Self-reporting might be the solution to preventing near-miss events
About a decade ago, the patient safety movement launched, putting some pressure on healthcare organizations to begin to incorporate and create more patient-safe systems. Often organizations look to other high-risk industries, like mass transit, aviation, or nuclear power for ideas on how to best set up a reporting system. As a result, many healthcare facilities have adopted a voluntary report of adverse and near-miss events, a system that allows for total transparency and honesty between employees and employers about genuine occupation-related dangers.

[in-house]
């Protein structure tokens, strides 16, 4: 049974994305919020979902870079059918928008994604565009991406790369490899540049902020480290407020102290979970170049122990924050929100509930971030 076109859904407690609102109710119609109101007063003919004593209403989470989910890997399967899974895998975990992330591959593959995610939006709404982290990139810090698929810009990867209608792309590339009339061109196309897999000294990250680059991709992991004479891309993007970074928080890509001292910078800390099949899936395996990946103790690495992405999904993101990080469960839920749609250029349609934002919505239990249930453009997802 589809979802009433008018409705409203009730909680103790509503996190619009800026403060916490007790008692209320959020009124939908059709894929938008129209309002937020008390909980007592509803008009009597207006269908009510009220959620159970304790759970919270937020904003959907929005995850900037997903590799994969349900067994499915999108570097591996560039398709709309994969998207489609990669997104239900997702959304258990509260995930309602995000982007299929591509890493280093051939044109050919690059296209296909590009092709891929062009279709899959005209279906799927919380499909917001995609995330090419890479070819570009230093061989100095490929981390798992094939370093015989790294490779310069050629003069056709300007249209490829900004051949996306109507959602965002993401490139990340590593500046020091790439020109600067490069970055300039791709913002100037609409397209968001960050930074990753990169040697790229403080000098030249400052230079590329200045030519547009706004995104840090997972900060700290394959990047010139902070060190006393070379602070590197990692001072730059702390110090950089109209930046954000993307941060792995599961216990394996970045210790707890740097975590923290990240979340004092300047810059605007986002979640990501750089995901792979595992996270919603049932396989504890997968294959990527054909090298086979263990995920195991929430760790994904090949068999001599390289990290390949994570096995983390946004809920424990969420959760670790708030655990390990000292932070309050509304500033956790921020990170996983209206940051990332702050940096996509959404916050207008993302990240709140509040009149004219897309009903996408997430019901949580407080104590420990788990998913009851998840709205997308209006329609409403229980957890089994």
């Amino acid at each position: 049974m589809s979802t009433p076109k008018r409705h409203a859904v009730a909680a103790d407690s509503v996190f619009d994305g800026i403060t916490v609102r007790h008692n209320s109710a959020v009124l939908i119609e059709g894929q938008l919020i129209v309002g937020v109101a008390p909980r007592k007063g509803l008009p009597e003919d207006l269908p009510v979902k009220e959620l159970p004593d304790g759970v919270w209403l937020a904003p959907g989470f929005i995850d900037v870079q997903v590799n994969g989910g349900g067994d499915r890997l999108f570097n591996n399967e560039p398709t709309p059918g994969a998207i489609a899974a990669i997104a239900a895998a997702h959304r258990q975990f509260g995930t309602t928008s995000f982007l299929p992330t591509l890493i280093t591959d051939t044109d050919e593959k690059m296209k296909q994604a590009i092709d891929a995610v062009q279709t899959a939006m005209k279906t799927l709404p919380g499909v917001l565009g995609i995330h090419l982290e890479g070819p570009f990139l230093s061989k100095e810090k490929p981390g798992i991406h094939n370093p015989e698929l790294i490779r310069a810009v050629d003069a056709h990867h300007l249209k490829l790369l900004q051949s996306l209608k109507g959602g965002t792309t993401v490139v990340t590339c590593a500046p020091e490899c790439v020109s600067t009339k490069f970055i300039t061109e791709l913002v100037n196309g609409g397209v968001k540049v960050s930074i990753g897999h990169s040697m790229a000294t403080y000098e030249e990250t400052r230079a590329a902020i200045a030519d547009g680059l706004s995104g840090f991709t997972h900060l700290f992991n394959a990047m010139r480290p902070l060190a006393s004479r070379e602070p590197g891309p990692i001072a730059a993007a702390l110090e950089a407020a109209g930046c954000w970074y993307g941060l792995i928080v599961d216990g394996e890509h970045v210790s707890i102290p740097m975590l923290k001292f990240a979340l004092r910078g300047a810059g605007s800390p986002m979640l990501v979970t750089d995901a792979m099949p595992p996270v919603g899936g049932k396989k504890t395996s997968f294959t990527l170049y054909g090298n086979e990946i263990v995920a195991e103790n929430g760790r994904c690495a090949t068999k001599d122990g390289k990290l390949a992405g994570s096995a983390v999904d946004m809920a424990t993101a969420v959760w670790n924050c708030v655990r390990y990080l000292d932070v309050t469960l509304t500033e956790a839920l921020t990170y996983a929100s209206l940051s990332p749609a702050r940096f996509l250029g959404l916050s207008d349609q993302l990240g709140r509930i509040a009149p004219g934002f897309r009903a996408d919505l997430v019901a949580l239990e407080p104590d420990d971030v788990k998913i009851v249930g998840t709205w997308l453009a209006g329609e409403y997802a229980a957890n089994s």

Aside from their candid nature, voluntary reporting systems are also so popular because of their inexpensive upkeep and their input is diverse, as it is from a wide breadth of areas and perspectives in the workplace. In a recent study, 1,652 United States hospitals had a centralized reporting system, though the actual specific characteristics of each reporting system may be different.